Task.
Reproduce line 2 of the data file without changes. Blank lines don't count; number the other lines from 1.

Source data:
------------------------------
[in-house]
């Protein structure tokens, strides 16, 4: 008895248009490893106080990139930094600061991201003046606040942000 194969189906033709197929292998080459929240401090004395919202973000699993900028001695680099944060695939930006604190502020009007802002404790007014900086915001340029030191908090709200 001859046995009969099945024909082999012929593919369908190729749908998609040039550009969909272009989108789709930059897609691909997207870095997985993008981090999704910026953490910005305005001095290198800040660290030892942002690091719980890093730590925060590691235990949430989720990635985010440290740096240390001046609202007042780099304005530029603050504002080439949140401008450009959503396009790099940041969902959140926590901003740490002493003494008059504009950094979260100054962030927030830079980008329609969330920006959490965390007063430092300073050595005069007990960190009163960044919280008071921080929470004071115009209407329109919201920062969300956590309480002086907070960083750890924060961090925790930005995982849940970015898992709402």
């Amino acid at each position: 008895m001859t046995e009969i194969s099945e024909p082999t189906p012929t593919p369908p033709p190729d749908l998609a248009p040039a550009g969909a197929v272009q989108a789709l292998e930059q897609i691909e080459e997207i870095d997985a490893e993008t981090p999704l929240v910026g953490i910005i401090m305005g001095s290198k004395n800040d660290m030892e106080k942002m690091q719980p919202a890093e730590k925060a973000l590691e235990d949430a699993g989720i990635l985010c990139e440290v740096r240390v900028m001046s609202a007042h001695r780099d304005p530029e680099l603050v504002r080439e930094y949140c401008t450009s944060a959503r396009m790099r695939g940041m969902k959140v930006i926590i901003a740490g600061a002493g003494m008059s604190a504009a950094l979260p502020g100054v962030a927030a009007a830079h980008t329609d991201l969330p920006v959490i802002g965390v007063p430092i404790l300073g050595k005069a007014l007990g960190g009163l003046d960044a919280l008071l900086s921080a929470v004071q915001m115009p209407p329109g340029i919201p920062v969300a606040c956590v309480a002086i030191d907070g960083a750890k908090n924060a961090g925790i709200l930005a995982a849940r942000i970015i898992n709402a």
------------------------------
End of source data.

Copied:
């Protein structure tokens, strides 16, 4: 008895248009490893106080990139930094600061991201003046606040942000 194969189906033709197929292998080459929240401090004395919202973000699993900028001695680099944060695939930006604190502020009007802002404790007014900086915001340029030191908090709200 001859046995009969099945024909082999012929593919369908190729749908998609040039550009969909272009989108789709930059897609691909997207870095997985993008981090999704910026953490910005305005001095290198800040660290030892942002690091719980890093730590925060590691235990949430989720990635985010440290740096240390001046609202007042780099304005530029603050504002080439949140401008450009959503396009790099940041969902959140926590901003740490002493003494008059504009950094979260100054962030927030830079980008329609969330920006959490965390007063430092300073050595005069007990960190009163960044919280008071921080929470004071115009209407329109919201920062969300956590309480002086907070960083750890924060961090925790930005995982849940970015898992709402």